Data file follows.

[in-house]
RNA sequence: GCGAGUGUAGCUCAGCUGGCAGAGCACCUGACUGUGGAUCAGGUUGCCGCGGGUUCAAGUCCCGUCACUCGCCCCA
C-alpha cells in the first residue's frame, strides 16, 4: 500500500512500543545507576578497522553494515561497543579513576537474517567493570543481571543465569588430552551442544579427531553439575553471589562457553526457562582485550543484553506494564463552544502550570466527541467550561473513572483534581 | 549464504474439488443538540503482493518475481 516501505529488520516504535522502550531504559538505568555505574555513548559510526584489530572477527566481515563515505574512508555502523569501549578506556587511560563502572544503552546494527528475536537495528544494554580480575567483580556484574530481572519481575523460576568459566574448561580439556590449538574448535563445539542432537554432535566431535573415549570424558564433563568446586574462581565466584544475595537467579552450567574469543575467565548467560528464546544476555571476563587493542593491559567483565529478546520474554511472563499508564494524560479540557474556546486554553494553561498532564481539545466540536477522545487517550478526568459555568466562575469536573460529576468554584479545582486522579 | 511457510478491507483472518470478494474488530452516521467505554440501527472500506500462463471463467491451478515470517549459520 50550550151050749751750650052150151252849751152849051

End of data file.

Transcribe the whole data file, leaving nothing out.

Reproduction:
[in-house]
RNA sequence: GCGAGUGUAGCUCAGCUGGCAGAGCACCUGACUGUGGAUCAGGUUGCCGCGGGUUCAAGUCCCGUCACUCGCCCCA
C-alpha cells in the first residue's frame, strides 16, 4: 500500500512500543545507576578497522553494515561497543579513576537474517567493570543481571543465569588430552551442544579427531553439575553471589562457553526457562582485550543484553506494564463552544502550570466527541467550561473513572483534581 | 549464504474439488443538540503482493518475481 516501505529488520516504535522502550531504559538505568555505574555513548559510526584489530572477527566481515563515505574512508555502523569501549578506556587511560563502572544503552546494527528475536537495528544494554580480575567483580556484574530481572519481575523460576568459566574448561580439556590449538574448535563445539542432537554432535566431535573415549570424558564433563568446586574462581565466584544475595537467579552450567574469543575467565548467560528464546544476555571476563587493542593491559567483565529478546520474554511472563499508564494524560479540557474556546486554553494553561498532564481539545466540536477522545487517550478526568459555568466562575469536573460529576468554584479545582486522579 | 511457510478491507483472518470478494474488530452516521467505554440501527472500506500462463471463467491451478515470517549459520 50550550151050749751750650052150151252849751152849051